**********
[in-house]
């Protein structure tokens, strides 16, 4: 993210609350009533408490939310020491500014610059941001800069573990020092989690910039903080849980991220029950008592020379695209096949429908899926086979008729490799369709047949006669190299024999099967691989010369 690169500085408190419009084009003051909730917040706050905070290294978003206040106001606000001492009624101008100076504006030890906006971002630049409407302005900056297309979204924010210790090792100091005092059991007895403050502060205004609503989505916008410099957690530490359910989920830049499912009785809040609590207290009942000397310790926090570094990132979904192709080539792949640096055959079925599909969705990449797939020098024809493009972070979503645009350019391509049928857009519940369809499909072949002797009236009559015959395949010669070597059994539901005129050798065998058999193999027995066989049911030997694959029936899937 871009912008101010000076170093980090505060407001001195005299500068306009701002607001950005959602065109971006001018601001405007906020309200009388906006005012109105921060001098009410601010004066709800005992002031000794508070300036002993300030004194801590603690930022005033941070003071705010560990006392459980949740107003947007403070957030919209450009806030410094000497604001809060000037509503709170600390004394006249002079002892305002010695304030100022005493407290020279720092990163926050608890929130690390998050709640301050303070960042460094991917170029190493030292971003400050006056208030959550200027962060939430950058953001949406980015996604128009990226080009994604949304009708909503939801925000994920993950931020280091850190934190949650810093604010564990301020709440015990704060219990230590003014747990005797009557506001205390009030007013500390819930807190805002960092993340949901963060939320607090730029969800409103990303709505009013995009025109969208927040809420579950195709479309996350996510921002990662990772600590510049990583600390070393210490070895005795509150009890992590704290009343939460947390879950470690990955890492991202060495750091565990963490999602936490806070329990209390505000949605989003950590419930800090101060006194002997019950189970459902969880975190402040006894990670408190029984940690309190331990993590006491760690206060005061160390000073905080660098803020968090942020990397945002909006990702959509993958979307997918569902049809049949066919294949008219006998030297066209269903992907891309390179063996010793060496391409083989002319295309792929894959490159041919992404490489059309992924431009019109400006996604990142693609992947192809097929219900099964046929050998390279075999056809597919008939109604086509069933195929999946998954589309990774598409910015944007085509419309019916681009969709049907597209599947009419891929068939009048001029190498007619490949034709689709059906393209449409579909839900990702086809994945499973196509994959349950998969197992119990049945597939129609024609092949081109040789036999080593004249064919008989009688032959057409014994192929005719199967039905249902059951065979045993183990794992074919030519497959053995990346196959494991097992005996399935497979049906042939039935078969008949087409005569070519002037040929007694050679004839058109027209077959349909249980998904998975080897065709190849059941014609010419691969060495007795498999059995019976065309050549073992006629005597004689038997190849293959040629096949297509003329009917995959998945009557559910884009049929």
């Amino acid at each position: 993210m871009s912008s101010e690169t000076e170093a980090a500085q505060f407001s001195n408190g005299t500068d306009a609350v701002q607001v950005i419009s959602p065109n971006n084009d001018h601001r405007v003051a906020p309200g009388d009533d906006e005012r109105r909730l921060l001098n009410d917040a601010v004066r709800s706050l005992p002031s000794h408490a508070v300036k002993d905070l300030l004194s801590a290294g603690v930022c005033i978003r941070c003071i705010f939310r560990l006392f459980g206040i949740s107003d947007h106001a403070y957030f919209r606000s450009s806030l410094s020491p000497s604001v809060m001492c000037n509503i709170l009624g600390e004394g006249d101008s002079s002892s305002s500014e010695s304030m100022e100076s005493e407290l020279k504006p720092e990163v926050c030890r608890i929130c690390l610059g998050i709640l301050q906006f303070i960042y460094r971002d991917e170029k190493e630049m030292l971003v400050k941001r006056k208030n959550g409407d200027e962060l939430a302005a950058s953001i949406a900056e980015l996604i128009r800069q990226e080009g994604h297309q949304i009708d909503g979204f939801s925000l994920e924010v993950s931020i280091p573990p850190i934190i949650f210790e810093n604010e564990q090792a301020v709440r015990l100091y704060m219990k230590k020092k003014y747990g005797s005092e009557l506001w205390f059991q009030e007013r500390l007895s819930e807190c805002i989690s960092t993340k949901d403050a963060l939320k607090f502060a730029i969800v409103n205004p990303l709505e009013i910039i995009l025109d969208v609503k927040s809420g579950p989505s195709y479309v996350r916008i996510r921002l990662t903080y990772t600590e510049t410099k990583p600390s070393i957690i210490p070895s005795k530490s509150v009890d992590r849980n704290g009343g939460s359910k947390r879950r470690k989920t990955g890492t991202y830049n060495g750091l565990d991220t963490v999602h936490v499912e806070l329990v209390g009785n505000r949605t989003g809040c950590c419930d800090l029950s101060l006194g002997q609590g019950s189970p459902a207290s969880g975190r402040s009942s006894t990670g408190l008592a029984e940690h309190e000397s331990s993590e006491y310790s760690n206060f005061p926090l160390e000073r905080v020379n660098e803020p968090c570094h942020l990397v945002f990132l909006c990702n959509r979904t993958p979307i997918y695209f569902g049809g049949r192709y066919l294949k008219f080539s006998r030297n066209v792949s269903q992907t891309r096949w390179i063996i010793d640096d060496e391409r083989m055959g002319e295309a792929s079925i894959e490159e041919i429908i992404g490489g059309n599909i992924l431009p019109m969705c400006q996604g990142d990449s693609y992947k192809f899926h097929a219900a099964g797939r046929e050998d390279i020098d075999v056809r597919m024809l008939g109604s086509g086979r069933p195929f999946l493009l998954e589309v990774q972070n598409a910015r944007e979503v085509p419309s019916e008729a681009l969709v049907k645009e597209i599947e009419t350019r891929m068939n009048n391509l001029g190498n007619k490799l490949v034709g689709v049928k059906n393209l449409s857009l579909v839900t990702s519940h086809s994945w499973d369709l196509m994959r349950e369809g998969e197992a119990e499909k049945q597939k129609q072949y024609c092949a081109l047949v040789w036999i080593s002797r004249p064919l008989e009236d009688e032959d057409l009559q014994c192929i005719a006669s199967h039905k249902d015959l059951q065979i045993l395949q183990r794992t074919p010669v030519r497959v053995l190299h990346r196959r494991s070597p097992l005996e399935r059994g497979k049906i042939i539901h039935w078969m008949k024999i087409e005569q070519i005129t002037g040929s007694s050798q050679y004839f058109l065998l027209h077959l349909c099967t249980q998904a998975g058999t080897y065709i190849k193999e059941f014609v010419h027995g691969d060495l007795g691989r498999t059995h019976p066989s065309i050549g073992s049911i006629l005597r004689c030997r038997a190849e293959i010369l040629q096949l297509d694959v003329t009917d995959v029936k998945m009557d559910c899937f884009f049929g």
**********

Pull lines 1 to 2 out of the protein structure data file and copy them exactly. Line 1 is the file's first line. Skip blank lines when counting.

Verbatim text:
[in-house]
């Protein structure tokens, strides 16, 4: 993210609350009533408490939310020491500014610059941001800069573990020092989690910039903080849980991220029950008592020379695209096949429908899926086979008729490799369709047949006669190299024999099967691989010369 690169500085408190419009084009003051909730917040706050905070290294978003206040106001606000001492009624101008100076504006030890906006971002630049409407302005900056297309979204924010210790090792100091005092059991007895403050502060205004609503989505916008410099957690530490359910989920830049499912009785809040609590207290009942000397310790926090570094990132979904192709080539792949640096055959079925599909969705990449797939020098024809493009972070979503645009350019391509049928857009519940369809499909072949002797009236009559015959395949010669070597059994539901005129050798065998058999193999027995066989049911030997694959029936899937 871009912008101010000076170093980090505060407001001195005299500068306009701002607001950005959602065109971006001018601001405007906020309200009388906006005012109105921060001098009410601010004066709800005992002031000794508070300036002993300030004194801590603690930022005033941070003071705010560990006392459980949740107003947007403070957030919209450009806030410094000497604001809060000037509503709170600390004394006249002079002892305002010695304030100022005493407290020279720092990163926050608890929130690390998050709640301050303070960042460094991917170029190493030292971003400050006056208030959550200027962060939430950058953001949406980015996604128009990226080009994604949304009708909503939801925000994920993950931020280091850190934190949650810093604010564990301020709440015990704060219990230590003014747990005797009557506001205390009030007013500390819930807190805002960092993340949901963060939320607090730029969800409103990303709505009013995009025109969208927040809420579950195709479309996350996510921002990662990772600590510049990583600390070393210490070895005795509150009890992590704290009343939460947390879950470690990955890492991202060495750091565990963490999602936490806070329990209390505000949605989003950590419930800090101060006194002997019950189970459902969880975190402040006894990670408190029984940690309190331990993590006491760690206060005061160390000073905080660098803020968090942020990397945002909006990702959509993958979307997918569902049809049949066919294949008219006998030297066209269903992907891309390179063996010793060496391409083989002319295309792929894959490159041919992404490489059309992924431009019109400006996604990142693609992947192809097929219900099964046929050998390279075999056809597919008939109604086509069933195929999946998954589309990774598409910015944007085509419309019916681009969709049907597209599947009419891929068939009048001029190498007619490949034709689709059906393209449409579909839900990702086809994945499973196509994959349950998969197992119990049945597939129609024609092949081109040789036999080593004249064919008989009688032959057409014994192929005719199967039905249902059951065979045993183990794992074919030519497959053995990346196959494991097992005996399935497979049906042939039935078969008949087409005569070519002037040929007694050679004839058109027209077959349909249980998904998975080897065709190849059941014609010419691969060495007795498999059995019976065309050549073992006629005597004689038997190849293959040629096949297509003329009917995959998945009557559910884009049929």